Max believes his only concern is convincing Kody that God loves him just the way he is, so he can save him from a hellish afterlife as a shade. Little does Max know, some shades have found a way to walk among the living as wraiths. These evil wraiths know Kody has been slated for death, and they have another, darker purpose for him.
Max has only one night to save Kody before one of Slade’s team finishes the job Max lacked the courage to complete.
Some days being a reaper was the worst job in the universe.
Most of the time I’m okay with being dead, though I won’t lie, it took me a while to accept my new life would never be that of a normal teenager. The night Slade recruited me and the authorities carted my mortal remains off to the morgue for my parents to identify, my life had taken a very strange twist.
Weird and depressing but wonderful at times too.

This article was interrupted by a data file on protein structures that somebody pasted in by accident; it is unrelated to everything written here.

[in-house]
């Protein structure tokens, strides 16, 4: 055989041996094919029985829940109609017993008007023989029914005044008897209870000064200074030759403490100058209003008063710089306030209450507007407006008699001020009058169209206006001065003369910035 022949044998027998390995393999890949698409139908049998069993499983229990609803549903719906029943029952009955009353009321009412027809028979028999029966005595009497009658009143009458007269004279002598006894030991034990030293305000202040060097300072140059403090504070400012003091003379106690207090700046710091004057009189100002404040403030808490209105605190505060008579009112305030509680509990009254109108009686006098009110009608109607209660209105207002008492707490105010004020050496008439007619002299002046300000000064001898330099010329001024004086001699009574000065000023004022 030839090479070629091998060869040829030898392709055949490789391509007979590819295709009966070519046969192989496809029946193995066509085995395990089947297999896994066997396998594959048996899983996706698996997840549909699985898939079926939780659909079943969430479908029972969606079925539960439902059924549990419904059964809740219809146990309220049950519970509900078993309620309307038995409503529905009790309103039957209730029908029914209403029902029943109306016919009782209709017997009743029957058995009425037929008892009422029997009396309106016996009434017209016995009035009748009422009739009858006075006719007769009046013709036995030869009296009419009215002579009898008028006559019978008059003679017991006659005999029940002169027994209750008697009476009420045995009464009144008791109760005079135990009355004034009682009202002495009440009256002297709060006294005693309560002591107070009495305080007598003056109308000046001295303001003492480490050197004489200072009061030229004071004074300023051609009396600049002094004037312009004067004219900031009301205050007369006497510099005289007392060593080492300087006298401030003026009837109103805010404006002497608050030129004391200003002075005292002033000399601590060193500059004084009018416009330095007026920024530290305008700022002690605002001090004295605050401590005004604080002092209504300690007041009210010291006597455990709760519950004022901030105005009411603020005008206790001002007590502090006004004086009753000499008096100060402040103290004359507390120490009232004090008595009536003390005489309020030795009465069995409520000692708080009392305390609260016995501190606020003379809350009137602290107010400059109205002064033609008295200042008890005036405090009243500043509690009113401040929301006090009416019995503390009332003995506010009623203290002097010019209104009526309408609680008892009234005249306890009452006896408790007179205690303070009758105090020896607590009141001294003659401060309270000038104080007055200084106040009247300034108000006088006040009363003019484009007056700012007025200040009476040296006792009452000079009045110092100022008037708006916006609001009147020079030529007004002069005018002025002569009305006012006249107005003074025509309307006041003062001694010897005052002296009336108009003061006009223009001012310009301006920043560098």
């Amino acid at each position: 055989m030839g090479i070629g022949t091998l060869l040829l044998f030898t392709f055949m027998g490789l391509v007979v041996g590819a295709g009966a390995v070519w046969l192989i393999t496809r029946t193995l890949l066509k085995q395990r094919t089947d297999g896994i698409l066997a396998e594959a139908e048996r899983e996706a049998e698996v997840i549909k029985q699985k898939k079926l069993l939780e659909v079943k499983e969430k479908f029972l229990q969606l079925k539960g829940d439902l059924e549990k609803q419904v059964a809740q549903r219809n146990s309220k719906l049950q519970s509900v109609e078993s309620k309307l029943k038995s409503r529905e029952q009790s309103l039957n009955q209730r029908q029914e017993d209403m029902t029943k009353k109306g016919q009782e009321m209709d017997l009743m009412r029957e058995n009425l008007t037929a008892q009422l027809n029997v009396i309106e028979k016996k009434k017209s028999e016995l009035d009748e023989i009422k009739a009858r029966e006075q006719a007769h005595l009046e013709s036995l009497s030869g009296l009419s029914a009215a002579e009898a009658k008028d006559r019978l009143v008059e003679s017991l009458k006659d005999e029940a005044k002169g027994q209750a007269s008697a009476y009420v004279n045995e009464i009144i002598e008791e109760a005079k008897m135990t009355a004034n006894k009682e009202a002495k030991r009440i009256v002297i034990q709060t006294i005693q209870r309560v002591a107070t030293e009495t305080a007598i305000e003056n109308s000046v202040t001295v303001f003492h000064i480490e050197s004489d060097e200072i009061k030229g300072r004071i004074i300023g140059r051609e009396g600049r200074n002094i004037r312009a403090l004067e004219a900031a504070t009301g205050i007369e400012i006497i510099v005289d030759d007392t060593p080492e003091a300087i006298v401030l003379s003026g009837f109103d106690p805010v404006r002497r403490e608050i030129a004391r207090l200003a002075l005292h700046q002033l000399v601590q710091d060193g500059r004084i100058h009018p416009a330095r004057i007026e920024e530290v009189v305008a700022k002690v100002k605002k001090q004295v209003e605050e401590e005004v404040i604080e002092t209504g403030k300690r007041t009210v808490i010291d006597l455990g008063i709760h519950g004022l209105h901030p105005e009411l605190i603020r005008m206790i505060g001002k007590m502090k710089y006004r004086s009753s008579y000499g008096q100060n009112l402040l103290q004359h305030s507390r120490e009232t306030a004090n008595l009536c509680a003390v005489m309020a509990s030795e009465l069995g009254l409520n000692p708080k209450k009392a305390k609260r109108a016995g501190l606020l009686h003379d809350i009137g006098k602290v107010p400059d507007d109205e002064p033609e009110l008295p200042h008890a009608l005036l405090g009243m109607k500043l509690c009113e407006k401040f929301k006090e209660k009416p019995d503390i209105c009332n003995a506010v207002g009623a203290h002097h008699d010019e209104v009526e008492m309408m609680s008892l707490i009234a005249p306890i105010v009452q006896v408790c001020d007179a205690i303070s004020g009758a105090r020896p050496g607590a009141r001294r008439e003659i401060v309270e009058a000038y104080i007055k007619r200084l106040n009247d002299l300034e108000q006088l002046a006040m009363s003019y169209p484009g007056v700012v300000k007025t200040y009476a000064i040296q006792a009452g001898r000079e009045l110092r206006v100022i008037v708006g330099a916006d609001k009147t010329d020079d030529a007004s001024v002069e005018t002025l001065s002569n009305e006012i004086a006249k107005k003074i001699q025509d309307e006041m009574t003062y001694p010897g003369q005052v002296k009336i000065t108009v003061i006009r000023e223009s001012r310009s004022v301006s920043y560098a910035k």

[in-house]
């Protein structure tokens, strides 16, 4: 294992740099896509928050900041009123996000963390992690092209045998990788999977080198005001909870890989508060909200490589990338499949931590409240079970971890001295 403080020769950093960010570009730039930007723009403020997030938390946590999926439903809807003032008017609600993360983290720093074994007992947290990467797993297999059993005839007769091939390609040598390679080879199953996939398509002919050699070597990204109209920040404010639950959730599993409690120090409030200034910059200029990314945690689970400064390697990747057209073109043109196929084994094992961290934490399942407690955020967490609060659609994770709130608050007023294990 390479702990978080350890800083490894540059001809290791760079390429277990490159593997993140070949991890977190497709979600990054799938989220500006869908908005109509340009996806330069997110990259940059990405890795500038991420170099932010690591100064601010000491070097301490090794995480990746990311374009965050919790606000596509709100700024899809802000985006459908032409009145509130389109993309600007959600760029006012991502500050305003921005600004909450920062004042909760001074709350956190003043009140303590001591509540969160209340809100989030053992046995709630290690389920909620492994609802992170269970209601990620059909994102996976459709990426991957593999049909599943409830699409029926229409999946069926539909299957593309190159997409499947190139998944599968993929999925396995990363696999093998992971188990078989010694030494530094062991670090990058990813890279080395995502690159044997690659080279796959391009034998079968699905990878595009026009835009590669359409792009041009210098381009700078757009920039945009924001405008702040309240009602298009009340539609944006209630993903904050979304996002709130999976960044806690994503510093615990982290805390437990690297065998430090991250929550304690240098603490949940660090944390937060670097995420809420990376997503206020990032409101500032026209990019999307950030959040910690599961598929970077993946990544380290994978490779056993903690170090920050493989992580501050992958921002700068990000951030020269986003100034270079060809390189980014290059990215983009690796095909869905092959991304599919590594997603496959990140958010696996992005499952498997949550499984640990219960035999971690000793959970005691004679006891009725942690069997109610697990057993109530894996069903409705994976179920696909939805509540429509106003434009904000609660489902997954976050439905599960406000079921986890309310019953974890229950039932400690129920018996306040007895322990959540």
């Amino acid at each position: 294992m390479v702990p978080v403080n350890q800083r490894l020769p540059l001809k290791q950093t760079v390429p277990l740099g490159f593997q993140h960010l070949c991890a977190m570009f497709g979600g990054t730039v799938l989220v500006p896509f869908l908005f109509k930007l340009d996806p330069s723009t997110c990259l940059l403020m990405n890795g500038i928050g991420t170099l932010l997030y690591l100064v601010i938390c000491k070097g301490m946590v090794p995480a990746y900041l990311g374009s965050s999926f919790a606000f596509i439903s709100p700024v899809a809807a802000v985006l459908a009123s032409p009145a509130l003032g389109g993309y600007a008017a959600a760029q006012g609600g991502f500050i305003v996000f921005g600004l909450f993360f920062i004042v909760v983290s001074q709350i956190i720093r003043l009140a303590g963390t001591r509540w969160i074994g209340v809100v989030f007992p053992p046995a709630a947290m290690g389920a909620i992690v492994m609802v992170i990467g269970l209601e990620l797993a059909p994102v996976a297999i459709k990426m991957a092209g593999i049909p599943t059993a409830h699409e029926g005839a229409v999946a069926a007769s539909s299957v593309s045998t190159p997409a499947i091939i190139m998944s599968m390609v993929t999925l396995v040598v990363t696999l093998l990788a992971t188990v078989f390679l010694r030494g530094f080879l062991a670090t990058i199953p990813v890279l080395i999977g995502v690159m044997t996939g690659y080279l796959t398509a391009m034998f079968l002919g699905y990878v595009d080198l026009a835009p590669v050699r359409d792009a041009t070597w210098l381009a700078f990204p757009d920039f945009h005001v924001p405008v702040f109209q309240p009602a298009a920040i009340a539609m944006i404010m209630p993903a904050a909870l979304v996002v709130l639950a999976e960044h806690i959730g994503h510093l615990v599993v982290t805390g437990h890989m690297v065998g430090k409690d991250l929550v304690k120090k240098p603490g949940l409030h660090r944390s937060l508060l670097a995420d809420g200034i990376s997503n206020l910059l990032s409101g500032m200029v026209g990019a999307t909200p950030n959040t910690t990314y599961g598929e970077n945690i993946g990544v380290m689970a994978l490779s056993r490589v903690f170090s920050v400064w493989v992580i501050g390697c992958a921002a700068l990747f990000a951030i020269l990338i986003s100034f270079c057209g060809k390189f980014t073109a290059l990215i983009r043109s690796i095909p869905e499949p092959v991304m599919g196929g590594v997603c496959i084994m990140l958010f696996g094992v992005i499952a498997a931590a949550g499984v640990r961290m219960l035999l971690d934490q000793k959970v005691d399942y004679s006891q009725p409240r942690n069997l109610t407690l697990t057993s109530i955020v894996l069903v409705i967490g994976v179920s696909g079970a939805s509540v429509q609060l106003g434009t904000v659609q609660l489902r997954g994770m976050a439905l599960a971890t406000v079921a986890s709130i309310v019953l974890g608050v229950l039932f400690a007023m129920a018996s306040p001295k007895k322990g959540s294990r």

I didn’t know the exact number of reapers on this side of life who helped people pass over, but there were a lot of us. I answered directly to Slade. If you caught those rare glimpses of his real power, he was one scary reaper/angel. He’d never clarified what he was, so I usually went with angel. In a weird way, it sort of suited him, despite his fixation with motorcycle attire and ink. I figured out real quick his tattoos changed according to mood, as did his weapon choice. One day he toted cowboy guns and another, a samurai sword. No amount of incessant questioning ever produced an answer as to why an angel needed weapons, but it didn’t stop me from asking.